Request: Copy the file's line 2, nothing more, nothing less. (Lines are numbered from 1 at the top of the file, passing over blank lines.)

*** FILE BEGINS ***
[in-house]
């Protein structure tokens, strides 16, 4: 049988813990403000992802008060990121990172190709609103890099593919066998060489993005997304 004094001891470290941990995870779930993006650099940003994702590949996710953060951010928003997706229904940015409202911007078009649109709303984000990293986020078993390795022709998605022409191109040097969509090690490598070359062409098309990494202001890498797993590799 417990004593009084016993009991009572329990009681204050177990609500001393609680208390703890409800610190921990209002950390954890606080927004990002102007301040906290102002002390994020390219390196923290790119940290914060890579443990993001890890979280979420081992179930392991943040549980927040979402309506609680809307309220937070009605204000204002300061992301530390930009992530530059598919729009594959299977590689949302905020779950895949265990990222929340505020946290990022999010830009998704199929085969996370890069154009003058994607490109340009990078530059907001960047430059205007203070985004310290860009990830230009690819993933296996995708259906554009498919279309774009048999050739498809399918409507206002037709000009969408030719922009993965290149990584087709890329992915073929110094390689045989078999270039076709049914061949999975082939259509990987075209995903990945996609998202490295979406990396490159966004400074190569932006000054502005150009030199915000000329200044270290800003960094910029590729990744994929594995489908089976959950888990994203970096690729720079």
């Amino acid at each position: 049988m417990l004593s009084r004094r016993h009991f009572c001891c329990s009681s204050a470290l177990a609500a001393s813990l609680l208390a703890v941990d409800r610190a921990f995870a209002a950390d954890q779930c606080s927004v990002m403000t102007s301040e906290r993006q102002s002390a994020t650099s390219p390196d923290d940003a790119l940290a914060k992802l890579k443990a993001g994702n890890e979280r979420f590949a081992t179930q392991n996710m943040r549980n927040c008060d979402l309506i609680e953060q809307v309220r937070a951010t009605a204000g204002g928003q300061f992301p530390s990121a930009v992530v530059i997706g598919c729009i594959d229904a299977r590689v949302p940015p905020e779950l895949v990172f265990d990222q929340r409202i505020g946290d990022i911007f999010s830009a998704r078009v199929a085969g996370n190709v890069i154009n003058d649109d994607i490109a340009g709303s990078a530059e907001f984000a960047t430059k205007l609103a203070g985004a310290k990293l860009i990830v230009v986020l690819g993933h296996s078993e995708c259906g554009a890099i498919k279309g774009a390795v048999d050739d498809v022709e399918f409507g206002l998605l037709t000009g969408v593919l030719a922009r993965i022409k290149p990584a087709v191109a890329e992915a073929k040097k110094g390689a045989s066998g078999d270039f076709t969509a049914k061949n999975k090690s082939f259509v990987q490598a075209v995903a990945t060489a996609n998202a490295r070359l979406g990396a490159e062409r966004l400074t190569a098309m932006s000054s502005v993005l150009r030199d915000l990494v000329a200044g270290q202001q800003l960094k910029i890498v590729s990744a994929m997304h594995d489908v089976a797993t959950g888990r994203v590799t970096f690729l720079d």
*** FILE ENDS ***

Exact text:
């Protein structure tokens, strides 16, 4: 049988813990403000992802008060990121990172190709609103890099593919066998060489993005997304 004094001891470290941990995870779930993006650099940003994702590949996710953060951010928003997706229904940015409202911007078009649109709303984000990293986020078993390795022709998605022409191109040097969509090690490598070359062409098309990494202001890498797993590799 417990004593009084016993009991009572329990009681204050177990609500001393609680208390703890409800610190921990209002950390954890606080927004990002102007301040906290102002002390994020390219390196923290790119940290914060890579443990993001890890979280979420081992179930392991943040549980927040979402309506609680809307309220937070009605204000204002300061992301530390930009992530530059598919729009594959299977590689949302905020779950895949265990990222929340505020946290990022999010830009998704199929085969996370890069154009003058994607490109340009990078530059907001960047430059205007203070985004310290860009990830230009690819993933296996995708259906554009498919279309774009048999050739498809399918409507206002037709000009969408030719922009993965290149990584087709890329992915073929110094390689045989078999270039076709049914061949999975082939259509990987075209995903990945996609998202490295979406990396490159966004400074190569932006000054502005150009030199915000000329200044270290800003960094910029590729990744994929594995489908089976959950888990994203970096690729720079």